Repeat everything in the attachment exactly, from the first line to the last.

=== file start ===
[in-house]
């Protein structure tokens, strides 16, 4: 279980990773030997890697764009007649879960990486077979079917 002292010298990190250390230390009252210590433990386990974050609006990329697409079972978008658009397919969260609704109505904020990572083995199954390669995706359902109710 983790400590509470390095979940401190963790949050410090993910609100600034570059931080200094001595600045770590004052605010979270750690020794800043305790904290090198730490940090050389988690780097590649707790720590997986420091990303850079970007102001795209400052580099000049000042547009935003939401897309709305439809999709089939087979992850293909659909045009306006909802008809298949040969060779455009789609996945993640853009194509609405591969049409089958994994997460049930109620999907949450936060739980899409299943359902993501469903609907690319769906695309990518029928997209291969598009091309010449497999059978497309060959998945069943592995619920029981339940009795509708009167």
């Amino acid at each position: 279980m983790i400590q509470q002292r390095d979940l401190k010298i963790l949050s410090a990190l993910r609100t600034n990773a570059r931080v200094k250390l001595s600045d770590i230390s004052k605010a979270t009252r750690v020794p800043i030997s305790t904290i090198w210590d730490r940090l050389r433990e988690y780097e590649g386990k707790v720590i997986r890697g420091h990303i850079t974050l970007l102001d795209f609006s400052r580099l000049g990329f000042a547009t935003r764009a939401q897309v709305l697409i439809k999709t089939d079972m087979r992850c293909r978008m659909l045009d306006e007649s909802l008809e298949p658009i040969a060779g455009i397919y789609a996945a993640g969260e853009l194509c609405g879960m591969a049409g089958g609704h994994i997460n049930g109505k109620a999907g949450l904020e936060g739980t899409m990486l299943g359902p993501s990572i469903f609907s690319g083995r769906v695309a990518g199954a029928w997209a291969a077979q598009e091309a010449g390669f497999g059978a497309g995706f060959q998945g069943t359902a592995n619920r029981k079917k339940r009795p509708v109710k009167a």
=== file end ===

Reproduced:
[in-house]
């Protein structure tokens, strides 16, 4: 279980990773030997890697764009007649879960990486077979079917 002292010298990190250390230390009252210590433990386990974050609006990329697409079972978008658009397919969260609704109505904020990572083995199954390669995706359902109710 983790400590509470390095979940401190963790949050410090993910609100600034570059931080200094001595600045770590004052605010979270750690020794800043305790904290090198730490940090050389988690780097590649707790720590997986420091990303850079970007102001795209400052580099000049000042547009935003939401897309709305439809999709089939087979992850293909659909045009306006909802008809298949040969060779455009789609996945993640853009194509609405591969049409089958994994997460049930109620999907949450936060739980899409299943359902993501469903609907690319769906695309990518029928997209291969598009091309010449497999059978497309060959998945069943592995619920029981339940009795509708009167």
């Amino acid at each position: 279980m983790i400590q509470q002292r390095d979940l401190k010298i963790l949050s410090a990190l993910r609100t600034n990773a570059r931080v200094k250390l001595s600045d770590i230390s004052k605010a979270t009252r750690v020794p800043i030997s305790t904290i090198w210590d730490r940090l050389r433990e988690y780097e590649g386990k707790v720590i997986r890697g420091h990303i850079t974050l970007l102001d795209f609006s400052r580099l000049g990329f000042a547009t935003r764009a939401q897309v709305l697409i439809k999709t089939d079972m087979r992850c293909r978008m659909l045009d306006e007649s909802l008809e298949p658009i040969a060779g455009i397919y789609a996945a993640g969260e853009l194509c609405g879960m591969a049409g089958g609704h994994i997460n049930g109505k109620a999907g949450l904020e936060g739980t899409m990486l299943g359902p993501s990572i469903f609907s690319g083995r769906v695309a990518g199954a029928w997209a291969a077979q598009e091309a010449g390669f497999g059978a497309g995706f060959q998945g069943t359902a592995n619920r029981k079917k339940r009795p509708v109710k009167a």